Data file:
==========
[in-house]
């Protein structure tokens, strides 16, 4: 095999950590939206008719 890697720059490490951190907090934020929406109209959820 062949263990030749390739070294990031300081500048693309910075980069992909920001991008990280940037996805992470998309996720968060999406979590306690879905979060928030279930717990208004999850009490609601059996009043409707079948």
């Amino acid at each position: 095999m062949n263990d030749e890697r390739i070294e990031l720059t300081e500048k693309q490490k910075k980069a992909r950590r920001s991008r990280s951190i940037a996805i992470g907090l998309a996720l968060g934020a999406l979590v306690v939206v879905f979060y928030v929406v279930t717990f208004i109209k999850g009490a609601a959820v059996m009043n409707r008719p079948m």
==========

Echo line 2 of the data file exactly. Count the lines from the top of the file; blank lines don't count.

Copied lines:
């Protein structure tokens, strides 16, 4: 095999950590939206008719 890697720059490490951190907090934020929406109209959820 062949263990030749390739070294990031300081500048693309910075980069992909920001991008990280940037996805992470998309996720968060999406979590306690879905979060928030279930717990208004999850009490609601059996009043409707079948």